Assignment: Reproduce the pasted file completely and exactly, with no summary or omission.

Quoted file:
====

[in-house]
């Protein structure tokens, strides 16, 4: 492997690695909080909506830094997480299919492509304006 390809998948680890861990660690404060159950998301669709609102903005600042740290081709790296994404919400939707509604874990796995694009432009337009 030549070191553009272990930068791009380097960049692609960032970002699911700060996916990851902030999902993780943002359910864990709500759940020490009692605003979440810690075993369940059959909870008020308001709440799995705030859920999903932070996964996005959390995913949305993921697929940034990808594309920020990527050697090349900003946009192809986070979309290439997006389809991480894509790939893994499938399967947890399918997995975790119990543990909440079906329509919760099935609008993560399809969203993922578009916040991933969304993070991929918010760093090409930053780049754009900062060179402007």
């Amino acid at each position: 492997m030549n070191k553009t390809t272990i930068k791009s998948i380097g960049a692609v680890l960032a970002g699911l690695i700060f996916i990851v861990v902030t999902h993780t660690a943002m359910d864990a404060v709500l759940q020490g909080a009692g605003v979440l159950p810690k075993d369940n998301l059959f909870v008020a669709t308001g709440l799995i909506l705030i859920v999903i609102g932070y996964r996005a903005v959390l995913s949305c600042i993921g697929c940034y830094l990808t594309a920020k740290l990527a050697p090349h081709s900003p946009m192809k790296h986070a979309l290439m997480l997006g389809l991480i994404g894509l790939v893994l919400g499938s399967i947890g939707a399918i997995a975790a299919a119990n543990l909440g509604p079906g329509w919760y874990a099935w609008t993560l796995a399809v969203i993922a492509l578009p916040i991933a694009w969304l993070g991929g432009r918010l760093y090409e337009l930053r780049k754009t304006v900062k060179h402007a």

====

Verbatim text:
[in-house]
């Protein structure tokens, strides 16, 4: 492997690695909080909506830094997480299919492509304006 390809998948680890861990660690404060159950998301669709609102903005600042740290081709790296994404919400939707509604874990796995694009432009337009 030549070191553009272990930068791009380097960049692609960032970002699911700060996916990851902030999902993780943002359910864990709500759940020490009692605003979440810690075993369940059959909870008020308001709440799995705030859920999903932070996964996005959390995913949305993921697929940034990808594309920020990527050697090349900003946009192809986070979309290439997006389809991480894509790939893994499938399967947890399918997995975790119990543990909440079906329509919760099935609008993560399809969203993922578009916040991933969304993070991929918010760093090409930053780049754009900062060179402007």
């Amino acid at each position: 492997m030549n070191k553009t390809t272990i930068k791009s998948i380097g960049a692609v680890l960032a970002g699911l690695i700060f996916i990851v861990v902030t999902h993780t660690a943002m359910d864990a404060v709500l759940q020490g909080a009692g605003v979440l159950p810690k075993d369940n998301l059959f909870v008020a669709t308001g709440l799995i909506l705030i859920v999903i609102g932070y996964r996005a903005v959390l995913s949305c600042i993921g697929c940034y830094l990808t594309a920020k740290l990527a050697p090349h081709s900003p946009m192809k790296h986070a979309l290439m997480l997006g389809l991480i994404g894509l790939v893994l919400g499938s399967i947890g939707a399918i997995a975790a299919a119990n543990l909440g509604p079906g329509w919760y874990a099935w609008t993560l796995a399809v969203i993922a492509l578009p916040i991933a694009w969304l993070g991929g432009r918010l760093y090409e337009l930053r780049k754009t304006v900062k060179h402007a």